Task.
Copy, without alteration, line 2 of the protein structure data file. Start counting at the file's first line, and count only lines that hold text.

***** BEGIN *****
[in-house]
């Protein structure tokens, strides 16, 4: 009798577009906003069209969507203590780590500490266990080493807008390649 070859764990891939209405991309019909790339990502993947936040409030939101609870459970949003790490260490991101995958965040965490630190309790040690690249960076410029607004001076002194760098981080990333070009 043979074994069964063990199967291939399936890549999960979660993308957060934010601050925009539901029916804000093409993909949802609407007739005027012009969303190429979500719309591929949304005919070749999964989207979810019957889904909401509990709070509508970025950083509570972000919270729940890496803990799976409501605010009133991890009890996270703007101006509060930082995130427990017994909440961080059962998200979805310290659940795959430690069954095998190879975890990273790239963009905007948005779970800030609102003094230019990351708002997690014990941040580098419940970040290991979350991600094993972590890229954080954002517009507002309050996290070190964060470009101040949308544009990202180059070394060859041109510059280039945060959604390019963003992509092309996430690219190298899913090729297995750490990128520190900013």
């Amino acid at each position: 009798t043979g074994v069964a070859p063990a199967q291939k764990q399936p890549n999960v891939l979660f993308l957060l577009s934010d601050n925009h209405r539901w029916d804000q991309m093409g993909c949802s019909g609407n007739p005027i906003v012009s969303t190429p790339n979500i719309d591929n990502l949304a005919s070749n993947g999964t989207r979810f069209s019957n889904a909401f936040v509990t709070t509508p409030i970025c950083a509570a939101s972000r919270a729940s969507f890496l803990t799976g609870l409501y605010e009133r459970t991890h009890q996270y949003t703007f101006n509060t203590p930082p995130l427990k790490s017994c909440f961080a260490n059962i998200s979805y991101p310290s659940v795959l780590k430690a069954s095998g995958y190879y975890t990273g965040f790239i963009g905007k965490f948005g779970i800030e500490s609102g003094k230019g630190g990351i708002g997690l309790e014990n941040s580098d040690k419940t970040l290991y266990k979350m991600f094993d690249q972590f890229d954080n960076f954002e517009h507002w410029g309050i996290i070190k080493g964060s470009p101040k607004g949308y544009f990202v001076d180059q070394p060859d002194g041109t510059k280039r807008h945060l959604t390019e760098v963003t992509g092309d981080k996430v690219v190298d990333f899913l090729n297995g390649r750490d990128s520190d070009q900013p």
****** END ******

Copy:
């Protein structure tokens, strides 16, 4: 009798577009906003069209969507203590780590500490266990080493807008390649 070859764990891939209405991309019909790339990502993947936040409030939101609870459970949003790490260490991101995958965040965490630190309790040690690249960076410029607004001076002194760098981080990333070009 043979074994069964063990199967291939399936890549999960979660993308957060934010601050925009539901029916804000093409993909949802609407007739005027012009969303190429979500719309591929949304005919070749999964989207979810019957889904909401509990709070509508970025950083509570972000919270729940890496803990799976409501605010009133991890009890996270703007101006509060930082995130427990017994909440961080059962998200979805310290659940795959430690069954095998190879975890990273790239963009905007948005779970800030609102003094230019990351708002997690014990941040580098419940970040290991979350991600094993972590890229954080954002517009507002309050996290070190964060470009101040949308544009990202180059070394060859041109510059280039945060959604390019963003992509092309996430690219190298899913090729297995750490990128520190900013």